A previously-undisclosed payload funded by a U.S. military research agency rode into orbit with a Spanish communications satellite on SpaceX’s most recent Falcon 9 rocket launch March 6, officials said Friday.
The small spacecraft was fastened inside the Hispasat 30W-6 communications satellite, then ejected soon after the Falcon 9’s primary payload deployed in orbit following liftoff from Cape Canaveral.
Officials from Space Systems/Loral and NovaWurks, two companies involved in the project, acknowledged the existence of the secret secondary satellite after publicly-available orbital data published by the U.S. military registered an unexpected object attributed to Tuesday’s launch named PODSat.
The companies declined to release details about the secondary satellite’s mission or design, and a spokesperson for the Defense Advanced Research Projects Agency, or DARPA, did not respond to multiple requests for information regarding the PODSat mission.
“SSL’s innovative secondary payload release system was successfully tested on Hispasat 30W-6,” said Wendy Lewis, a spokesperson for SSL, based in Palo Alto, California. “This was an R&D (Research and Development) mission not related to the ongoing operation of the Hispasat satellite. Rideshare arrangements such as this are becoming more common as they help defray the cost of launch and drive innovation for our industry.”
“We are not disclosing further details about the secondary payload at this time but we are optimistic about its potential as part of the SSL future R&D roadmap,” Lewis said in a written statement in response to Spaceflight Now questions.
SSL provided a ride for the PODSat testbed satellite built in partnership with NovaWurks, headquartered in Los Alamitos, California. According to its website, NovaWurks specializes in assembly of small spacecraft using “satlets,” cellular components that engineers can connect together to create custom and conformable payloads.
James Greer, chief operating officer at NovaWurks wrote in an email Friday that the PODSat spacecraft is functioning according to plan, but he declined to answer questions on the satellite’s mass, design, or purpose.
“We are very pleased with the successful launch and deployment of PODSat over that past several days. Everything is going well and we continue to receive positive data with each pass,” Greer said.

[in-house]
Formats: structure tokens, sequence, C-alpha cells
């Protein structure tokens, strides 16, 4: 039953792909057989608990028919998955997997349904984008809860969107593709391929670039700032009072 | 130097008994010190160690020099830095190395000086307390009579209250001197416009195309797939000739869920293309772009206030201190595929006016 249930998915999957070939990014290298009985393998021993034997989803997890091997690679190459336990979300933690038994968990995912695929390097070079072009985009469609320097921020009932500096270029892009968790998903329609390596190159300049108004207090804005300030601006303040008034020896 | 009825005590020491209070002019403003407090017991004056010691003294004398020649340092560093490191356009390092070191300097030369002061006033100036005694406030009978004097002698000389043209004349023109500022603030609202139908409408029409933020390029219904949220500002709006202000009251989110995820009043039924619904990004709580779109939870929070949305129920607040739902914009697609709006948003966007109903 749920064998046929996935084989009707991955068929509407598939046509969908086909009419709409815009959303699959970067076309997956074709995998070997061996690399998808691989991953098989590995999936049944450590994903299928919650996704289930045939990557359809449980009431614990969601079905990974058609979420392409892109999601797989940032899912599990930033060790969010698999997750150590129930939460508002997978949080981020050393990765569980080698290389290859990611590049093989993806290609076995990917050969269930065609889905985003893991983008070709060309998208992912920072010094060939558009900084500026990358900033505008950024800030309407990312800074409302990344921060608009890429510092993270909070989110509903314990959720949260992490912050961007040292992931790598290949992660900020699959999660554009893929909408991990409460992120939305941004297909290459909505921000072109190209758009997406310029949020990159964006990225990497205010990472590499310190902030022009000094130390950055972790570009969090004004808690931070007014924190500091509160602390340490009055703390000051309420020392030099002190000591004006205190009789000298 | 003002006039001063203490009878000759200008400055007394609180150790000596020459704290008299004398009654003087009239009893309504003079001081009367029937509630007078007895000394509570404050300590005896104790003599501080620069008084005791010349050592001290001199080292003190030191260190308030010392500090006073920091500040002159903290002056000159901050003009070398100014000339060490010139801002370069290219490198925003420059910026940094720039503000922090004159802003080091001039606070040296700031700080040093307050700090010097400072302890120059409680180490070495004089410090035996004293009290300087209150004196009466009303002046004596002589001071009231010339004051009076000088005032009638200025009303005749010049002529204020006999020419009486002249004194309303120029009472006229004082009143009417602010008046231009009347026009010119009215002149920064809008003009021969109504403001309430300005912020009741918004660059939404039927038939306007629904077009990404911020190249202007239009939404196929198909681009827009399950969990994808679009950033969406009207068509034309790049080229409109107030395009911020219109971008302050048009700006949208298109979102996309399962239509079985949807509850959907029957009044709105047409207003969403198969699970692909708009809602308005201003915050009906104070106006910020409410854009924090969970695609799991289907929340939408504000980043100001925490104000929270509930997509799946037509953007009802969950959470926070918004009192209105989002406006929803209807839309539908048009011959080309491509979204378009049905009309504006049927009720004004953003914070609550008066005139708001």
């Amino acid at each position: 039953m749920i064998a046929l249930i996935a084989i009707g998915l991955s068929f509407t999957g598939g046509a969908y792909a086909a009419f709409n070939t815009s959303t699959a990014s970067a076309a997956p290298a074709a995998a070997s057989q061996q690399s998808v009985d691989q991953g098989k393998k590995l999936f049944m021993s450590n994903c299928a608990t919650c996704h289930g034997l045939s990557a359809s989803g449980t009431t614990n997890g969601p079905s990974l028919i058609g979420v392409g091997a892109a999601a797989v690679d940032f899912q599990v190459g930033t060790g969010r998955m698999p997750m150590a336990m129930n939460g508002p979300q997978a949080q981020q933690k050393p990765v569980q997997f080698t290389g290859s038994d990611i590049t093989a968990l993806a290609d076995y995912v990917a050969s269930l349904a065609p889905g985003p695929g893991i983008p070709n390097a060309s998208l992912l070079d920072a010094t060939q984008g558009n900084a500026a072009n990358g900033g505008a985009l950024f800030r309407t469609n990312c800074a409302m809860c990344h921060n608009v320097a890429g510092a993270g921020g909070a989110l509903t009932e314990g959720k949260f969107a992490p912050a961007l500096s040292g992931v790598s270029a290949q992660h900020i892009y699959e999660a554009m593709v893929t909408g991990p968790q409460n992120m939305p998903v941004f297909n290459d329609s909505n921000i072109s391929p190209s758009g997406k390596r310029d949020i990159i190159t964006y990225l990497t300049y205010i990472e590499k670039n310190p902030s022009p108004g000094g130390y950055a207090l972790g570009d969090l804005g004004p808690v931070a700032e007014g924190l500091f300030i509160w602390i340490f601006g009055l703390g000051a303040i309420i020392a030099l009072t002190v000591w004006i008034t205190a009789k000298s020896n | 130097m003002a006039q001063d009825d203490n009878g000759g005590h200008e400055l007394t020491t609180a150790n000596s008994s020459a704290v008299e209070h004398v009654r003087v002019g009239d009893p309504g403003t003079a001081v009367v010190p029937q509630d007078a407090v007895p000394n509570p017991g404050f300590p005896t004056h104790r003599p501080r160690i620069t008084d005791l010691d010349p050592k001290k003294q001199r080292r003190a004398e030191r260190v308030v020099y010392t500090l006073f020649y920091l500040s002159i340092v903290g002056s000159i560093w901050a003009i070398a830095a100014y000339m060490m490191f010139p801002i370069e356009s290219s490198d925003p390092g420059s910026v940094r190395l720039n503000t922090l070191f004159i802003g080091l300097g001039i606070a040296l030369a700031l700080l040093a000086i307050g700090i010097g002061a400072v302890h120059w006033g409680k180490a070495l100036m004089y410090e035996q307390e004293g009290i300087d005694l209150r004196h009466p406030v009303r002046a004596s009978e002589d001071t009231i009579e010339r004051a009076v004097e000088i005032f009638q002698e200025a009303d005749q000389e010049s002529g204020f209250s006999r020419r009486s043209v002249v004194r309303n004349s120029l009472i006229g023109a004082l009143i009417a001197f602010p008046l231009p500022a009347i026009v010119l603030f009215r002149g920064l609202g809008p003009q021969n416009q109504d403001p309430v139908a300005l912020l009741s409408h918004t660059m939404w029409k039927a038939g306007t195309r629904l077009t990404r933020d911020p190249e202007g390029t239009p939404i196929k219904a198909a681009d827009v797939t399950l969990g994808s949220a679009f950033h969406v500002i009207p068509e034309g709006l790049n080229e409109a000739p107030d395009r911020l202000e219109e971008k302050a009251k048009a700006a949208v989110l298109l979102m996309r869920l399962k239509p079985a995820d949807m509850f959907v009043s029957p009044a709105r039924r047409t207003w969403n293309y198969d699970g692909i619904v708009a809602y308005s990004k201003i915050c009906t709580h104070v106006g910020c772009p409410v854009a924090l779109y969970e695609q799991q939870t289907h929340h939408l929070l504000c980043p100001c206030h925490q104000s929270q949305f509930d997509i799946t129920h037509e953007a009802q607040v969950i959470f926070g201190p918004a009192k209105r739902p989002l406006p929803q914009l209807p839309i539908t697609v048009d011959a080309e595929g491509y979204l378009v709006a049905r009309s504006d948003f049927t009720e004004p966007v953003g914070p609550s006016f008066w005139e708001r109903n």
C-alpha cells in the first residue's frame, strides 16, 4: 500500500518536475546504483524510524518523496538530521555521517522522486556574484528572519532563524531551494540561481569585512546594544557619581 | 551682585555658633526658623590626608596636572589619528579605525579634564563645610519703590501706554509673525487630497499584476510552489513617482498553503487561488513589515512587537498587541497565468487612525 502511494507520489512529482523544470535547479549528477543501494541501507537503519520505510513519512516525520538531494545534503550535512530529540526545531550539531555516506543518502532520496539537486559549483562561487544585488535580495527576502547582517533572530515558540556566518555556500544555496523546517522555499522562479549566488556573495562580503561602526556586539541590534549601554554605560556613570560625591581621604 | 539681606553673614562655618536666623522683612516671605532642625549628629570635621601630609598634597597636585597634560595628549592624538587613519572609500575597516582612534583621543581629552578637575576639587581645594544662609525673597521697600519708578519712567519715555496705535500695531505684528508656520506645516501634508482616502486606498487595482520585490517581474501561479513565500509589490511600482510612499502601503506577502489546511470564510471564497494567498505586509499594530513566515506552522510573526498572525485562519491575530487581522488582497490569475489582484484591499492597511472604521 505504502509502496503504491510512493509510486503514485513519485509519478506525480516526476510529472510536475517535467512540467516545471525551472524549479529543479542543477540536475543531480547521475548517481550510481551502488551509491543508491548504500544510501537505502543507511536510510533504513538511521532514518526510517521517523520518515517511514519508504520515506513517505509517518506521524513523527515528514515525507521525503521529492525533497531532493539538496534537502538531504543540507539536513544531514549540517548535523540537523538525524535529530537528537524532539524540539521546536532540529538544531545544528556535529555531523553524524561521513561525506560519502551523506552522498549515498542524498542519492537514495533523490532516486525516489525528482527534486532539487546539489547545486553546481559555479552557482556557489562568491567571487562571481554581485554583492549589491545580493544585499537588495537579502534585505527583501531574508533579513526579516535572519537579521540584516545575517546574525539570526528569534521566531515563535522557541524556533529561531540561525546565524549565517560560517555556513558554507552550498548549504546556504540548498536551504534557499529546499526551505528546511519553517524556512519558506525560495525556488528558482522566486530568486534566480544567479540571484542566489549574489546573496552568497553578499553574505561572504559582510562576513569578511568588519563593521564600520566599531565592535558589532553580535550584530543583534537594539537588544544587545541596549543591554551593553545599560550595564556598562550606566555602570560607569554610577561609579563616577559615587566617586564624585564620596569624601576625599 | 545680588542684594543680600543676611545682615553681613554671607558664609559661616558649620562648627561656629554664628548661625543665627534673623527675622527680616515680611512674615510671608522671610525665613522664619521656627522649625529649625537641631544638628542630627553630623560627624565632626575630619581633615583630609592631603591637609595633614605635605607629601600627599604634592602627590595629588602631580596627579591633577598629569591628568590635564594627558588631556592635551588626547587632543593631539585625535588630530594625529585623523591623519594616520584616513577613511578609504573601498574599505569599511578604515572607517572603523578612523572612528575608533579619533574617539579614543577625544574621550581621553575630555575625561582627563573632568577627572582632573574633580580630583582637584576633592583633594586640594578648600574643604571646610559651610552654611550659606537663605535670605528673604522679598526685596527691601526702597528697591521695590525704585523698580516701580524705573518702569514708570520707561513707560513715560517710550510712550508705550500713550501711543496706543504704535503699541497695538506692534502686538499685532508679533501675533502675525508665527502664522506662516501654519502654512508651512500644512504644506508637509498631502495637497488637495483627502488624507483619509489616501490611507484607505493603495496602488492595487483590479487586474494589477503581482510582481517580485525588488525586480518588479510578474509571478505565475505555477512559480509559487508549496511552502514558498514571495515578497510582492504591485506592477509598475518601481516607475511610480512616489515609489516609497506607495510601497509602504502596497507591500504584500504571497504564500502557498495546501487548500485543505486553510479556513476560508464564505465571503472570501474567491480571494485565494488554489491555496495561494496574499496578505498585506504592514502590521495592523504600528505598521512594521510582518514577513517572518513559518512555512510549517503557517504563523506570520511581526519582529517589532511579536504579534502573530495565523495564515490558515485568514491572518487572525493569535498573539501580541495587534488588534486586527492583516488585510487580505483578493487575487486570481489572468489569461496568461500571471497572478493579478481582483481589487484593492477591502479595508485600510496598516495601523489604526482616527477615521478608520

“However, as this is a DARPA project, we are not at liberty to discuss any specifics or details relative to the mission, except as approved by DARPA,” Greer said.
NovaWurks developed what it calls the Hyper-Integrated Satlet, or HISat, architecture with funding from DARPA’s Phoenix program, chartered to find lower-cost ways of building satellites and delivering them to space. Each HISat cell is a self-contained spacecraft, and engineers can connect multiple HISats to expand capability based on a mission’s specific requirements.
DARPA’s Phoenix program also backed development of SSL’s Payload Orbital Delivery System, or PODS, the mechanism which held the PODSat spacecraft inside the Hispasat 30W-6 communications satellite during launch.
The Phoenix initiative was originally established by DARPA to use satlets to harvest components from a disused satellite, but officials changed the aim of the program to focus on satellite servicing, inspection and low-cost manufacturing.
According to documents posted on SSL’s website, the standard PODS accommodation on a telecom satellite like Hispasat 30W-6 can carry a secondary satellite with a mass as high as 200 pounds, or 90 kilograms. The housing is built into the host satellite inside unused battery bays, big enough to carry a deployable payload measuring 3.3 feet (1 meter) by 1.6 feet (50 centimeters) by 1.3 feet (40 centimeters).